Another deep and influential thinker who’s been hovering around the edges of my life for the past few years is C.G. Jung, and so I thought a biography would be a good way to dip my toes into the water.
Once I’d started Jung. His Life and Work. A Biographical Memoir by Barbara Hannah, I could hardly put it down.
Barbara Hannah (1891-1986) was Jung’s pupil and a lecturer and training analyst at the C.G. Jung Institute in Zürich and she was also a close friend of the Jung family, so the biography felt intensely personal in many ways.
You get a good feel for what kind of person Jung was (remarkable, intelligent, driven, and extremely compassionate), and the themes and ideas he wrote and talked about, even if it’s only the tip of the iceberg. Especially the conscious and unconscious, but also the roles of mythology, religion, dreams, and symbolism, the idea of the anima/animus, to name just a few. His collected works make up some twenty volumes!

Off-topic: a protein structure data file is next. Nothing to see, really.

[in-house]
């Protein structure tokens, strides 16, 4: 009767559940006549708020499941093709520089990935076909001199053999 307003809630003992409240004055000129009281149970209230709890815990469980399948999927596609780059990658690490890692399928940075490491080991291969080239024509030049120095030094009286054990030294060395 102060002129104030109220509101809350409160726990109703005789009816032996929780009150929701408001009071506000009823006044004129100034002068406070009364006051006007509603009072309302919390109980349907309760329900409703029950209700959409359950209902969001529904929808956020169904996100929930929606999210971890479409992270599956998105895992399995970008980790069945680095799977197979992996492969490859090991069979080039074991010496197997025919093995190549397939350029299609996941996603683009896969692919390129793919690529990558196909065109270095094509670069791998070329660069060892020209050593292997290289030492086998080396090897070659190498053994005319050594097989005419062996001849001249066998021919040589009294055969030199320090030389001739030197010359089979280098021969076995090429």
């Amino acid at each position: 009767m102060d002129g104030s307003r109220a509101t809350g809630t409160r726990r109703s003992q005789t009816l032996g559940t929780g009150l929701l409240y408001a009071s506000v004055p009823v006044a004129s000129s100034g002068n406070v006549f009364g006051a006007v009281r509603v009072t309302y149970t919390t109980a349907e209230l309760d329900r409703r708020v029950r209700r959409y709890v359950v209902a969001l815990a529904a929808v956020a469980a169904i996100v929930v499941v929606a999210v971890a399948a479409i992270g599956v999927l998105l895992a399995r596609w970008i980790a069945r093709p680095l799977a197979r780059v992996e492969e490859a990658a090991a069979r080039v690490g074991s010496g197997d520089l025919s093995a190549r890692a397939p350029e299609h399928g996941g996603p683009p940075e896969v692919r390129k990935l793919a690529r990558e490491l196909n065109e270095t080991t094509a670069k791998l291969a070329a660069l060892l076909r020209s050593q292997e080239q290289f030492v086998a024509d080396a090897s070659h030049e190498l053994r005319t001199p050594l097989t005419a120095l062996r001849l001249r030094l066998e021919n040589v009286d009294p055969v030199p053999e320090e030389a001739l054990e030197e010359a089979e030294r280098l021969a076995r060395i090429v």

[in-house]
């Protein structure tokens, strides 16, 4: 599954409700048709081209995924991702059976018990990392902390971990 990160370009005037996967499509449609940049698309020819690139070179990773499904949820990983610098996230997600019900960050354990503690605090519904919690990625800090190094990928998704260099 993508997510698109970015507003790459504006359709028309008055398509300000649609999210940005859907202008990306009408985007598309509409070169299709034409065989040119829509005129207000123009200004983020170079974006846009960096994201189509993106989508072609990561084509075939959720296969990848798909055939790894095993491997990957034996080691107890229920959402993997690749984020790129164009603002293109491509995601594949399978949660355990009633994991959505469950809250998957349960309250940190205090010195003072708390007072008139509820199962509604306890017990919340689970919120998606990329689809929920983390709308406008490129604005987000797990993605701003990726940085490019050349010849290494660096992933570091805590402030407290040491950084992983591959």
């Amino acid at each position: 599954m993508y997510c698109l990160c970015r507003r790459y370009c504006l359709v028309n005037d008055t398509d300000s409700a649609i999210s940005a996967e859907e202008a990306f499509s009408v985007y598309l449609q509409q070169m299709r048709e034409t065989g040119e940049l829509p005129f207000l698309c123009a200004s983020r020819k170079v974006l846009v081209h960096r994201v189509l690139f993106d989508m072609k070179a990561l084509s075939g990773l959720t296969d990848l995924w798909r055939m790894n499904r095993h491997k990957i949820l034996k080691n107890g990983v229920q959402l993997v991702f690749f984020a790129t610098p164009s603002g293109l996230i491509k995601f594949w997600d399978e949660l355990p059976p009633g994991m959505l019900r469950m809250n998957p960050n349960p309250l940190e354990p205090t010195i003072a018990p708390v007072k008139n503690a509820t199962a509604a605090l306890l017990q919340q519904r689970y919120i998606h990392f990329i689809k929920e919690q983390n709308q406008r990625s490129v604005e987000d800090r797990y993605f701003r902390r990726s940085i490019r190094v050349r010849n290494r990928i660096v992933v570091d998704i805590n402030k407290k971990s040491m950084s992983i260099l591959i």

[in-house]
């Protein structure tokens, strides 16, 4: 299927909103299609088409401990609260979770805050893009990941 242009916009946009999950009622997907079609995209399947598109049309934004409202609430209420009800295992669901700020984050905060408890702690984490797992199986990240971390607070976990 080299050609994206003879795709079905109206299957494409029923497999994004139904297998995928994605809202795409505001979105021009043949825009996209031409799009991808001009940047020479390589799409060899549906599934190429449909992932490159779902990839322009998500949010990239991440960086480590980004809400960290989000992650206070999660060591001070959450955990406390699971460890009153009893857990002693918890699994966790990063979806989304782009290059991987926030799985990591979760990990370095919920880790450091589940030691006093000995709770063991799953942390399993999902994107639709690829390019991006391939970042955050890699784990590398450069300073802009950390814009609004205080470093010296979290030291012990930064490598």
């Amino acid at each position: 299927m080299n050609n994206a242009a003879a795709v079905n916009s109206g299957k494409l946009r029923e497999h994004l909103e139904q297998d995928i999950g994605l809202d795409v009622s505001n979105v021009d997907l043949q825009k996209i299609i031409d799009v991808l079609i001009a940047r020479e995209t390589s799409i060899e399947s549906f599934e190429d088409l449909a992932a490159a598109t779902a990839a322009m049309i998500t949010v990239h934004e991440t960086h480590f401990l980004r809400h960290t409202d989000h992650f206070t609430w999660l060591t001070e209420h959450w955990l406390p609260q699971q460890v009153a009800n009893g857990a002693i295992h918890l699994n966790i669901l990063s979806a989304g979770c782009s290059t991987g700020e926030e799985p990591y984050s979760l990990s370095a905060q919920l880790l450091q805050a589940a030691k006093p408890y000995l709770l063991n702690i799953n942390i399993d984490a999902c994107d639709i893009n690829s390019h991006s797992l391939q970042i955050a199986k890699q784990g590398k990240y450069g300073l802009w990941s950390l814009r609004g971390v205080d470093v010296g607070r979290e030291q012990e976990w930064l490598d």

I liked the fact that although Jung spent so much time thinking and writing, he was also deeply entrenched in the physical world—his family and friends, patients and pupils, his houses (even building parts of his house in Bollingen)—because that is where we live, after all, that is where we have to put the theories into practice.
If I want to understand anything about psychology and the unconscious mind, then reading Jung seems essential. This biography was definitely a worthwhile read and made me want to find out more. And yes—to explore the shadows as well.